Parkland

I have very few DVD’s in my possession. I used to own hundreds. But I sold almost the lot of them in 2005. Why keep a bunch of discs that I’ll never bother watching again? I kept just a handful. Amongst them is the box set of the 1983 production ‘Kennedy’, starring Martin Sheen. I watched it at the time and was instantly fascinated by the JFK story. Especially, of course, the assassination. And the multitude of conspiracies that belong to that event.

I remember the trailers for Kennedy. A gravelly voice, with all the forced incredulity that could be mustered, asked the viewer, ‘Was it really twenty years ago?’.  I was ten years old, and completely missed the gist of the question. To a ten year old it was already ancient history. We’re coming up to the fifty year anniversary in a few days. We’re further away from that 1983 production now that we were to the assassination back then. I don’t know the owner of that gravelly voice, but if he ever comes along to these parts….then now I get you.

I bought into several of the conspiracy theories, and remained so for a long time. It was, perhaps, only in the earlier part of this century that I began to grasp the concept of the US conspiracy theory. There are lots of unanswered questions about the assassination, just as one would expect. But I disengaged myself from the theories a long time ago. Oswald almost certainly killed Kennedy. End of story.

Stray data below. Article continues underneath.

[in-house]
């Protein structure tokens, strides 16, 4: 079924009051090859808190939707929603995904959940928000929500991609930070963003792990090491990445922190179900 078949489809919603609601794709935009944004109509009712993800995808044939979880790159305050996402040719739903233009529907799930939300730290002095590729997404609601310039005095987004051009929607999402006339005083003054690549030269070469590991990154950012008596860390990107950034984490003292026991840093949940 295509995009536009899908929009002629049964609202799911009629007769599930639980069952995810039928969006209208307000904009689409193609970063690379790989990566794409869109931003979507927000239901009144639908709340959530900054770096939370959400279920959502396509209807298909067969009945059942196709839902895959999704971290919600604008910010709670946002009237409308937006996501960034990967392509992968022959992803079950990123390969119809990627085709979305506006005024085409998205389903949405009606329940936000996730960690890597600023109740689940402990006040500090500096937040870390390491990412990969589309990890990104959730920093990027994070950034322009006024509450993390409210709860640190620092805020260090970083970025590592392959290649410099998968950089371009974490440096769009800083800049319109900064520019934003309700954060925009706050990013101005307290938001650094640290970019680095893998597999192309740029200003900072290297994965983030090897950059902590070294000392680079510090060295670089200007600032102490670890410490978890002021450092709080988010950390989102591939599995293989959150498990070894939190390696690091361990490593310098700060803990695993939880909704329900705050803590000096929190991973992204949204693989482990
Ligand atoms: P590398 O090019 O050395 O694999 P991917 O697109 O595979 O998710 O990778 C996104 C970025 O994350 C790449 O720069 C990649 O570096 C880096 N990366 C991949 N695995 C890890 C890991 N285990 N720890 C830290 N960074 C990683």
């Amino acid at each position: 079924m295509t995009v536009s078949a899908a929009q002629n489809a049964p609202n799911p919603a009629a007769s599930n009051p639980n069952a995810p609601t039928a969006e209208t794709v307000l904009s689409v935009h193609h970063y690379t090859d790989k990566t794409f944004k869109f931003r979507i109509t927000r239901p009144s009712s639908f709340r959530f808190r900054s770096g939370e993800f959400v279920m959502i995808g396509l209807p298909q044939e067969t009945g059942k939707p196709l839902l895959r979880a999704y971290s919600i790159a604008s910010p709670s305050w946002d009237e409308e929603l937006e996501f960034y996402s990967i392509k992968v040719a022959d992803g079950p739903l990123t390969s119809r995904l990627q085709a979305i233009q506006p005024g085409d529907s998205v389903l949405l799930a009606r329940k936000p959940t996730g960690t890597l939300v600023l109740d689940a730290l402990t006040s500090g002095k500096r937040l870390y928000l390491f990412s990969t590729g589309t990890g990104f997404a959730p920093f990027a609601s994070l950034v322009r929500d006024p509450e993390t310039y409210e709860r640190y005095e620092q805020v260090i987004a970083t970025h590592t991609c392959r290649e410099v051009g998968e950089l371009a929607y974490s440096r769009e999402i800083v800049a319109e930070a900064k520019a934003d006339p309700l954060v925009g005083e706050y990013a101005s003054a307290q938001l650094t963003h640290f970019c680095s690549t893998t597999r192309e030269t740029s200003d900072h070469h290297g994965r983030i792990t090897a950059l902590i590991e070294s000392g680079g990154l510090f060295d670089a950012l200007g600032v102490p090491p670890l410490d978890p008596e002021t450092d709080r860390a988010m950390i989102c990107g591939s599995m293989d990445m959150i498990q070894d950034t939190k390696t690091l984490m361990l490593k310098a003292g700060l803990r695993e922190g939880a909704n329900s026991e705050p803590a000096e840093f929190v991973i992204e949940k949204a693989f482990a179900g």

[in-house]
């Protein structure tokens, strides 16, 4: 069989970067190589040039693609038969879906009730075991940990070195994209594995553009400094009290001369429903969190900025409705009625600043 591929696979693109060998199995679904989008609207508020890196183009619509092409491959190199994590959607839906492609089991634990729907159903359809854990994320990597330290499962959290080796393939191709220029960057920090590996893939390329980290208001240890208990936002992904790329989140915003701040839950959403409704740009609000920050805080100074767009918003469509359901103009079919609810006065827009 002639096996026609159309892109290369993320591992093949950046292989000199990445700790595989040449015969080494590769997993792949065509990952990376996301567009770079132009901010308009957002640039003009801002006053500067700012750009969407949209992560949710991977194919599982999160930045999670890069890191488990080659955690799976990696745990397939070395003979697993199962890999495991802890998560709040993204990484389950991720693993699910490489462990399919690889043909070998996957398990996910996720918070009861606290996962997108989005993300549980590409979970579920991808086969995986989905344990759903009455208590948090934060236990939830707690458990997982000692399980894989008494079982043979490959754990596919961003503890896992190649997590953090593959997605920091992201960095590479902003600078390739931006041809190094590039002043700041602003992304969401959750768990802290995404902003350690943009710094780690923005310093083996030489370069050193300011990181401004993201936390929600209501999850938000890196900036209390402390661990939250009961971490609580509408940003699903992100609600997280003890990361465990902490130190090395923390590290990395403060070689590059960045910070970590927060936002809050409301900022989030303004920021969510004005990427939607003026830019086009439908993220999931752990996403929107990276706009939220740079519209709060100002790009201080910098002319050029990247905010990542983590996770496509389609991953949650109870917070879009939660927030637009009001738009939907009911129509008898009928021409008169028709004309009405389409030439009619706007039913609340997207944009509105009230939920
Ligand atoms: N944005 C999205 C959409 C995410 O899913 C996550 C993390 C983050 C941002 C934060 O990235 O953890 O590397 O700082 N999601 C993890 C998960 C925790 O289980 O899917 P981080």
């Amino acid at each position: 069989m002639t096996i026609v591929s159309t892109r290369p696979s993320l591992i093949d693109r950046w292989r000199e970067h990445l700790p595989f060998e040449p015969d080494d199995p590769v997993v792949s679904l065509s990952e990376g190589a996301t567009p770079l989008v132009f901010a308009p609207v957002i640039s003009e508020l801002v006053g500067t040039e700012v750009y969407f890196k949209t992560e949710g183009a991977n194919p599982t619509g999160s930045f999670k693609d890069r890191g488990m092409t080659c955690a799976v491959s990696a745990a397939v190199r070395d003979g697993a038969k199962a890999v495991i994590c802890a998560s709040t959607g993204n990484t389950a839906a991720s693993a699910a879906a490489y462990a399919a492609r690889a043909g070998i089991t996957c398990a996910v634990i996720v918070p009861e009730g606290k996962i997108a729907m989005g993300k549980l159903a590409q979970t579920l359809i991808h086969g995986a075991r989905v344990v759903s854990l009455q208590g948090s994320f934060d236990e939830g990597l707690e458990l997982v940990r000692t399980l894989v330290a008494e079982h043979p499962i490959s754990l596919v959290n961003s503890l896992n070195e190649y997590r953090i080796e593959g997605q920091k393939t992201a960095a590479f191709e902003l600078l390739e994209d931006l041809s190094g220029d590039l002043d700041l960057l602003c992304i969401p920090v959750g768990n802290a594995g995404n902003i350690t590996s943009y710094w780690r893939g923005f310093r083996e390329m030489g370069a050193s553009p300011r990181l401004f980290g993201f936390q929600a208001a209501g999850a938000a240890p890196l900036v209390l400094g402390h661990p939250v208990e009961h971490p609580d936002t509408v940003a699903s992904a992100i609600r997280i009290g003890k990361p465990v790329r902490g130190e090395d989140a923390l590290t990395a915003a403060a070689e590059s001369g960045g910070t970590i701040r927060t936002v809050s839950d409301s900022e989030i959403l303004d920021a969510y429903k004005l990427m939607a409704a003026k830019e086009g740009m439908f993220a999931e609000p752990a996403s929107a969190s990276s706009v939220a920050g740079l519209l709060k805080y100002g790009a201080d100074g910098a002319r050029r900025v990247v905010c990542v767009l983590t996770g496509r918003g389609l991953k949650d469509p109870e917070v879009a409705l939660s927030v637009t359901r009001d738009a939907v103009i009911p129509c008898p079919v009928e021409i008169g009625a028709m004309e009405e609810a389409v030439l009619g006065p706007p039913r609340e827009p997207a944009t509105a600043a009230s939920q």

But I still remain fascinated by the man, the family, the presidency and the assassination. The whole era, in fact.  I’m instantly drawn to anything new. The newest is Parkland, a 90 minute film loosely based around the hospital for those three days in November 1963. It’s tough to fill ninety minutes just in a hospital. So there’s filler material, from the offices of the FBI, the life of Abraham Zapruder and the family of Lee Oswald.

It’s not the most compelling production I’ve ever watched on the Kennedy theme. Once the drama of the the killing is done, there’s more than one dull moment. Perhaps that’s actually a commendation, not a criticism. This is not a film examining who killed him. Just the act and the immediate aftermath. This isn’t a film designed to bring in new adherents to the Kennedy myth, ala Oliver Stones’ JFK. This is very much a film for those who are already interested in Kennedy. Which, it must be acknowledged, is hardly a niche market. Even after all this time.